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Obama going strong in Montana

  • Story Highlights
  • Exit polls show 55 percent of white voters in Montana favor Obama
  • Education and income might be the deciding factors in this contest
  • Obama polls well with black voters; Clinton does well with Hispanic voters
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(CNN) -- In a reminder that he can outperform rival Sen. Hillary Clinton in some states largely made up of white voters, Sen. Barack Obama made a strong showing in Montana on Tuesday.

CNN projects that he won the state's Democratic primary.

In exit polling of 1,247 voters, Obama appeared to be the choice of white voters who made up the overwhelming majority of respondents. Whites made up 91 percent in the polling, and those voters said they favored Obama 55 percent to 38 percent.

The performance, on a night he declared victory in the Democratic nomination campaign, will be the type that Obama's campaign points to in the fall. Obama has said he will abandon a Democratic strategy of targeting selected states and attempt a nationwide campaign that includes states thought to be reliably Republican.

The key differences between Montana and mostly white states, like Kentucky and West Virginia, where Clinton handily defeated Obama may be education and income.

People making more than $50,000 a year, a reliably strong demographic for Obama, made up nearly half -- 48 percent -- of the voters responding to the polls. Those voters favored Obama by a solid 62-35 percent majority.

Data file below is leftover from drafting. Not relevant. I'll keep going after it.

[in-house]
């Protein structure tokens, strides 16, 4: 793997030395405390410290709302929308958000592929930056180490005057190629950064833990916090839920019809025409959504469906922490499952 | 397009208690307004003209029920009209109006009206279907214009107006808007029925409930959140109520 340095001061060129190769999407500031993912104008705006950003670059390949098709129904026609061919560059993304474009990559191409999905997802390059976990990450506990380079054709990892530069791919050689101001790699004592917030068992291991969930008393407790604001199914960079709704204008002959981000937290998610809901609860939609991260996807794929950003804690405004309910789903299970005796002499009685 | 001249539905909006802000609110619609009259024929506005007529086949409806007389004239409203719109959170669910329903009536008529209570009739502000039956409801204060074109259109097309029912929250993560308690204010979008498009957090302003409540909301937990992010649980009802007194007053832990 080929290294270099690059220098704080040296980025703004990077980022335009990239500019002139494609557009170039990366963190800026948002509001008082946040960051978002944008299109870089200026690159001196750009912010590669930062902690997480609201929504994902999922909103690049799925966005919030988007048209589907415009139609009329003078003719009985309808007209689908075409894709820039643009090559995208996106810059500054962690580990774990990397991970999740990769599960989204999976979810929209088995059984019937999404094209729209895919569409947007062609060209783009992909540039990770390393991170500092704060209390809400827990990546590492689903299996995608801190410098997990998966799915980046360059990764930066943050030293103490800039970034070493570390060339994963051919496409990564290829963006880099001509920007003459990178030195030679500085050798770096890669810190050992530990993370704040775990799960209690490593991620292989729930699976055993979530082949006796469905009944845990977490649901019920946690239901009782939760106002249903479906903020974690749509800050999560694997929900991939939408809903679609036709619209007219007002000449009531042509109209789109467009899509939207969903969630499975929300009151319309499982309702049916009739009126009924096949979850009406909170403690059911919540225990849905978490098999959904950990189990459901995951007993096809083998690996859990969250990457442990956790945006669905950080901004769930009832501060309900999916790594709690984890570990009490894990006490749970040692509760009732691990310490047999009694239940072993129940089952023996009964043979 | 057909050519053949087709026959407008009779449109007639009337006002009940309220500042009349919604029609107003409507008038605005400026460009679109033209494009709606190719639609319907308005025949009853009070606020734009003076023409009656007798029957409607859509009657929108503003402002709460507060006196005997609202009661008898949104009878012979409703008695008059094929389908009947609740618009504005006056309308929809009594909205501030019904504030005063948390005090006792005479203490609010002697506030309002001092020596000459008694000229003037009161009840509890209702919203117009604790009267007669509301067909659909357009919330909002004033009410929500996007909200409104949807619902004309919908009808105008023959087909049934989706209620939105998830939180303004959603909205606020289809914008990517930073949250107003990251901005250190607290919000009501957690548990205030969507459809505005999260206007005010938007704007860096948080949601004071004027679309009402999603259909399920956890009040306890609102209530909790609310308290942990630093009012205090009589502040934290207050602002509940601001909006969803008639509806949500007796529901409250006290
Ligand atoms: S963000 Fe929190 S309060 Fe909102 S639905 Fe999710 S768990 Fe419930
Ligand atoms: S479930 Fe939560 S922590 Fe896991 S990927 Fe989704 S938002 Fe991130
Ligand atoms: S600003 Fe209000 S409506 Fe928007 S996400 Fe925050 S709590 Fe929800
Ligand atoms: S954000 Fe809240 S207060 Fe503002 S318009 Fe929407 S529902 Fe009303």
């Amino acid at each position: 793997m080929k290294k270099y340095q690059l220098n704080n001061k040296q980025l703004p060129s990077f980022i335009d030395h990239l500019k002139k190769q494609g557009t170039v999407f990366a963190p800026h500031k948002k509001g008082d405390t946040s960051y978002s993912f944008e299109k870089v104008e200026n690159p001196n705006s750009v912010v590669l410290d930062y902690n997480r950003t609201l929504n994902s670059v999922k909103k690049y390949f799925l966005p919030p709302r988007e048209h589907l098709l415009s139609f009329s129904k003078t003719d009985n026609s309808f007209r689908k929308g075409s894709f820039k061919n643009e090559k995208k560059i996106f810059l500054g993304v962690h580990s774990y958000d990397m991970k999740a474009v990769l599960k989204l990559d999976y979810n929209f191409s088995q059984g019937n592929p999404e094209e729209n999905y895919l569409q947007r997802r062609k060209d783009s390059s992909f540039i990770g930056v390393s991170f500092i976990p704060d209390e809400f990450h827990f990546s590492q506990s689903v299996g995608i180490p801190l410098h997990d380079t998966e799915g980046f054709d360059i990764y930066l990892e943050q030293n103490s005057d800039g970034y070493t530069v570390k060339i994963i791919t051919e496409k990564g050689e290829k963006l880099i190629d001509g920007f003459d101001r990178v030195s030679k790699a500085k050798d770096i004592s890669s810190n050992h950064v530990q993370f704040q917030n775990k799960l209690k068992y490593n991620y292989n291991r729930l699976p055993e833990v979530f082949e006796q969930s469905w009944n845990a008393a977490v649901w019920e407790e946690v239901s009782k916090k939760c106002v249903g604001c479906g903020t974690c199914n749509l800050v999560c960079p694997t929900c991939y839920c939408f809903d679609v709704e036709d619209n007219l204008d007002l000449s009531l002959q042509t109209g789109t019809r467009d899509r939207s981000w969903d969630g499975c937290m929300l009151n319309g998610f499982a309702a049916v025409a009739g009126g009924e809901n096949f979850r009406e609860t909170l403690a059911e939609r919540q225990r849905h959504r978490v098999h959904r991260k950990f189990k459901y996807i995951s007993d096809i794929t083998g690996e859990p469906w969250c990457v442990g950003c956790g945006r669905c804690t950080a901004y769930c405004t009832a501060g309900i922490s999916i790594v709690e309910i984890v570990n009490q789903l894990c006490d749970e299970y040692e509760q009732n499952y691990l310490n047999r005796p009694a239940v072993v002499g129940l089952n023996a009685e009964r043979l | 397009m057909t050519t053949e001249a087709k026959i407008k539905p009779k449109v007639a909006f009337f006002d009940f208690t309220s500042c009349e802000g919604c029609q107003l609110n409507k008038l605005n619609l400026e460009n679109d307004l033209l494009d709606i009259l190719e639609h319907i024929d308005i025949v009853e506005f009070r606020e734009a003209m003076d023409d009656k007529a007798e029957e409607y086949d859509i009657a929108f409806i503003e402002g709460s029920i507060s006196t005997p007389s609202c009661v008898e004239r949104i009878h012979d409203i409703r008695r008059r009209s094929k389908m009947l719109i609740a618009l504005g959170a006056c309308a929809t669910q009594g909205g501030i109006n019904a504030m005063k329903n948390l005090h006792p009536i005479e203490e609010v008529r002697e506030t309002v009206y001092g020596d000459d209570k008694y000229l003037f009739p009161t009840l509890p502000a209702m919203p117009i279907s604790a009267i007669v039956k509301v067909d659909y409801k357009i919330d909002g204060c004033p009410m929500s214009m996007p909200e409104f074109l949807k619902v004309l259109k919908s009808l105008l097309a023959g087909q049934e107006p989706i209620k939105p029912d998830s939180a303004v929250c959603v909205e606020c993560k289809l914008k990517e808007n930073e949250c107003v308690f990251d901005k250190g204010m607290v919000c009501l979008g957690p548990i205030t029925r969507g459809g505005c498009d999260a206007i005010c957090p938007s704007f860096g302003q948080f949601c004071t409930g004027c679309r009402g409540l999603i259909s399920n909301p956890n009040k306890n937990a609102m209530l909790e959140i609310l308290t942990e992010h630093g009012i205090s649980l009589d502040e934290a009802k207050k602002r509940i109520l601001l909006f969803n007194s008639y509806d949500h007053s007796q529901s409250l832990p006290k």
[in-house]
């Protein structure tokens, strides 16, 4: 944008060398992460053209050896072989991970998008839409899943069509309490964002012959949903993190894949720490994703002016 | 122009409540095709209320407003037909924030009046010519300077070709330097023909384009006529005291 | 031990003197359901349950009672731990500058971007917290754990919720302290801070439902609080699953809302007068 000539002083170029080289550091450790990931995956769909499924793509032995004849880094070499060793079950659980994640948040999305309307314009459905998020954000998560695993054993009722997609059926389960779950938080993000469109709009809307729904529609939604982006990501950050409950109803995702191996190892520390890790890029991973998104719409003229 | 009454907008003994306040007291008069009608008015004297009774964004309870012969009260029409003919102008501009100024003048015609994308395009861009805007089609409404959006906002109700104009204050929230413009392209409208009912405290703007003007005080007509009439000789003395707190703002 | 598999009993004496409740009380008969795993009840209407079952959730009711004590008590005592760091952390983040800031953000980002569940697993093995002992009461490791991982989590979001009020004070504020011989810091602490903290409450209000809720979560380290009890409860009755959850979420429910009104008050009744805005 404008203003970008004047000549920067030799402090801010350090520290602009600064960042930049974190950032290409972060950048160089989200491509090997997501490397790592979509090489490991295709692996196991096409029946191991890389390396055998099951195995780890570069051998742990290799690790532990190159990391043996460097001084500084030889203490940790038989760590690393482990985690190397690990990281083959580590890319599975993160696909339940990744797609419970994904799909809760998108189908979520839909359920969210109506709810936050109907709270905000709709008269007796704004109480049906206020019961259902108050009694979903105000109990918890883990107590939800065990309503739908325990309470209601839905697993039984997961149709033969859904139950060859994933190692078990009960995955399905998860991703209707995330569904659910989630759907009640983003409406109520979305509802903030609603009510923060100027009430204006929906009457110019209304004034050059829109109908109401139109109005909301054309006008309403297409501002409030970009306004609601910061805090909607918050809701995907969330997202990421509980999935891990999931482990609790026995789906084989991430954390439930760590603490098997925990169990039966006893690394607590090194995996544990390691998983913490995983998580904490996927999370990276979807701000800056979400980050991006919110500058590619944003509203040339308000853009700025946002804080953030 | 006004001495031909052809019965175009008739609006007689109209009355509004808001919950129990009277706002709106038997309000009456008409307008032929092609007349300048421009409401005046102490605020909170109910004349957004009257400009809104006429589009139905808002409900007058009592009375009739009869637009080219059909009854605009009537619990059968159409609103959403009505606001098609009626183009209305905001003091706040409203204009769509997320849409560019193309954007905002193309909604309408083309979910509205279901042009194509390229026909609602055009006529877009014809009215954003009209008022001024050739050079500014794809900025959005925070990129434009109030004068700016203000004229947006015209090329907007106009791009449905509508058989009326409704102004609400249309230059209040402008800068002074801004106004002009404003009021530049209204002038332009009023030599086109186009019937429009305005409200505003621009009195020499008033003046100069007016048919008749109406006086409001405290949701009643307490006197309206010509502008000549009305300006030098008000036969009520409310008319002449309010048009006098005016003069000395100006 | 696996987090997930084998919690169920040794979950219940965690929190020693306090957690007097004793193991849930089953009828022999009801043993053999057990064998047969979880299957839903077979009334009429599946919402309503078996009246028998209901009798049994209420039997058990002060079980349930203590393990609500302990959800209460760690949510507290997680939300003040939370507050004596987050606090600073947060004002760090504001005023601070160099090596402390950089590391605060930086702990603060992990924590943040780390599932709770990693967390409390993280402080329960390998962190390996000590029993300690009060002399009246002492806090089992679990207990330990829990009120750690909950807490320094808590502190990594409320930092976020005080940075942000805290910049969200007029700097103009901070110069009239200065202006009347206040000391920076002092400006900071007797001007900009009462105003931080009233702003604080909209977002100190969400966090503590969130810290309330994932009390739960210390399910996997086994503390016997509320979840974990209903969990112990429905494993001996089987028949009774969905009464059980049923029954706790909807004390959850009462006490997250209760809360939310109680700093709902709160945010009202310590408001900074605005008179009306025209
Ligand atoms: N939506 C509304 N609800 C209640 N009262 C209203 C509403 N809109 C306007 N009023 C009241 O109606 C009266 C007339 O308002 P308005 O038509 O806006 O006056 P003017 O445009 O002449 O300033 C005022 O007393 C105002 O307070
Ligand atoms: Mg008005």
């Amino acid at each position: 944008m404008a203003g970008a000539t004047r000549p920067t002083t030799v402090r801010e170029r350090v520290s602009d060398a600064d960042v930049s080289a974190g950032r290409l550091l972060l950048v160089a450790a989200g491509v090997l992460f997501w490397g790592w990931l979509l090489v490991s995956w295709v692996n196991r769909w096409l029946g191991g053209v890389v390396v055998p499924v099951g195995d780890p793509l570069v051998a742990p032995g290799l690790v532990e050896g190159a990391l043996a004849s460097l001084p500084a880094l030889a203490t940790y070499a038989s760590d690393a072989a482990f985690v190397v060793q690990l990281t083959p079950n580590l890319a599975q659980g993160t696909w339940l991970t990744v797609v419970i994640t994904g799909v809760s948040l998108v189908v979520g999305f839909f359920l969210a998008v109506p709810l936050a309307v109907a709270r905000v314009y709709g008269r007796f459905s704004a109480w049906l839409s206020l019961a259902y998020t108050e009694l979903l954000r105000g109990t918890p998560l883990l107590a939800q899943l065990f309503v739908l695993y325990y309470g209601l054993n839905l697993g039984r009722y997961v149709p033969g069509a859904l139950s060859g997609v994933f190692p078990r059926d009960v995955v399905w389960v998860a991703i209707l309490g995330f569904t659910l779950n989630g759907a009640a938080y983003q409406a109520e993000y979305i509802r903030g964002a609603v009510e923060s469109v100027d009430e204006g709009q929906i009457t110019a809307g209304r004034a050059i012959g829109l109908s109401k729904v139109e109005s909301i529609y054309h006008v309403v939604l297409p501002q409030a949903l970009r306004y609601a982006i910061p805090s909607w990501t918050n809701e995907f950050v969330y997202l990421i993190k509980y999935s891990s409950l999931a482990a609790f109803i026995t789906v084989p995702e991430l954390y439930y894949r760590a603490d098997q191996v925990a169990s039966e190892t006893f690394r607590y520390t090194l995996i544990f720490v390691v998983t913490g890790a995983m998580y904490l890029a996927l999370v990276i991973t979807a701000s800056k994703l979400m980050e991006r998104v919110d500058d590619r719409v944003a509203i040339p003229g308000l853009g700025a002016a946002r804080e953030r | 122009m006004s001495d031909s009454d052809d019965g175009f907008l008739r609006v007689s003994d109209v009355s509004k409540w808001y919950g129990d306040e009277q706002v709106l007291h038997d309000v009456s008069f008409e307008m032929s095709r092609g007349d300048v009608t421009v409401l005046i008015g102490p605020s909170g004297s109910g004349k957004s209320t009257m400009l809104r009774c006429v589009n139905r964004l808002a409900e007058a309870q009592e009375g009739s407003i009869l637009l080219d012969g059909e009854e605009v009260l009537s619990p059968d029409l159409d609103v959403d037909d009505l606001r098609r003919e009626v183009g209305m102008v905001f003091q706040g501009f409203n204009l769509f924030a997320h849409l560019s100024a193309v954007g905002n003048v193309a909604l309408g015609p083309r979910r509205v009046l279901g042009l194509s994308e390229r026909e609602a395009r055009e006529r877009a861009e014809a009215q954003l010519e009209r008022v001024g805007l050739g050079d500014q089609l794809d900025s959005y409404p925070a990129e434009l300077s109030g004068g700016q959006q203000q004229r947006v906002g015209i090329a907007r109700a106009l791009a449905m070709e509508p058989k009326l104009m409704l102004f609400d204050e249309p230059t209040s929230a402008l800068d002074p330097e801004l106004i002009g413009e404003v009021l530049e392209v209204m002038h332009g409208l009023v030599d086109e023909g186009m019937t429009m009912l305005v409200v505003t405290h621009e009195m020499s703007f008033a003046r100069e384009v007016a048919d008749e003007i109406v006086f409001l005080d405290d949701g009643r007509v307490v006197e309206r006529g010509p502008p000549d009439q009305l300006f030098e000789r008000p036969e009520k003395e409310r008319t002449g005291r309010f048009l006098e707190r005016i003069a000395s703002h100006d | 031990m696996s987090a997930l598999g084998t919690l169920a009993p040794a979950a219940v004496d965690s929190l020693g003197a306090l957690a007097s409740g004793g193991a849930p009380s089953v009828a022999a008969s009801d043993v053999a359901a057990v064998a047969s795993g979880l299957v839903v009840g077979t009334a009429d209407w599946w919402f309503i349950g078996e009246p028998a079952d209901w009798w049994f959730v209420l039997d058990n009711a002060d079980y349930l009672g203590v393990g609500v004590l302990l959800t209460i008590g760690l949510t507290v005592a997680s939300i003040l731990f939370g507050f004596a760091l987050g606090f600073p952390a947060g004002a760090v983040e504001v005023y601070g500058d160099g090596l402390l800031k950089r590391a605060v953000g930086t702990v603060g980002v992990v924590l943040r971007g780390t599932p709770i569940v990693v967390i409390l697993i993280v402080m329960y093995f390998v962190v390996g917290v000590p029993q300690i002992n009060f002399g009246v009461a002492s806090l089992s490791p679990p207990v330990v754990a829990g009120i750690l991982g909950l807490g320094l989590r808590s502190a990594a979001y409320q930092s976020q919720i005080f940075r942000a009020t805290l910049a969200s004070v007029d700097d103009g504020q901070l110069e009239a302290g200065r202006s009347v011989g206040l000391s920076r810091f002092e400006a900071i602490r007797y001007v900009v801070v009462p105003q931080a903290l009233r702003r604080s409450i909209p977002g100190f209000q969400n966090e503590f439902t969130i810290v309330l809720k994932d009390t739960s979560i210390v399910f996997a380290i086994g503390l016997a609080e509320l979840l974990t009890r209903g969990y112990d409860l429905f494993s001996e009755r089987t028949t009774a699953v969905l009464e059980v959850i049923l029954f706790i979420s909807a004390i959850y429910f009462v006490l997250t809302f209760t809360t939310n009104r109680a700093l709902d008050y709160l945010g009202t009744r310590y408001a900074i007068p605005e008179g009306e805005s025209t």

And an impressive 77 percent of respondents to the polling said they had at least some college education, another crowd that's leaned solidly toward the Illinois senator in this year's contests. He took 58 percent of that vote in Montana, compared with 36 percent for Clinton.

In predominantly white states, Obama won primaries in Oregon, Utah, Vermont and Wisconsin, while Clinton won in Arizona, Kentucky, Oklahoma and West Virginia. CNN projected that she won the South Dakota primary.

Obama also won caucuses in Colorado, Idaho, Iowa, Kansas, Minnesota, Nebraska, North Dakota and Washington.

In many contests in states with higher black populations, Obama needed only to poll close to Clinton among white voters because he could rely on, at times, more than 90 percent of the black vote coming in for him.

Clinton consistently polled well with Hispanic voters, helping lead to wins in states like Arizona, California and Florida.

And as Obama appears poised to claim the nomination, a slight majority of Montanans said he should choose Clinton as his running mate. Fifty percent of voters said Obama should select Clinton, but 45 percent said he should not.

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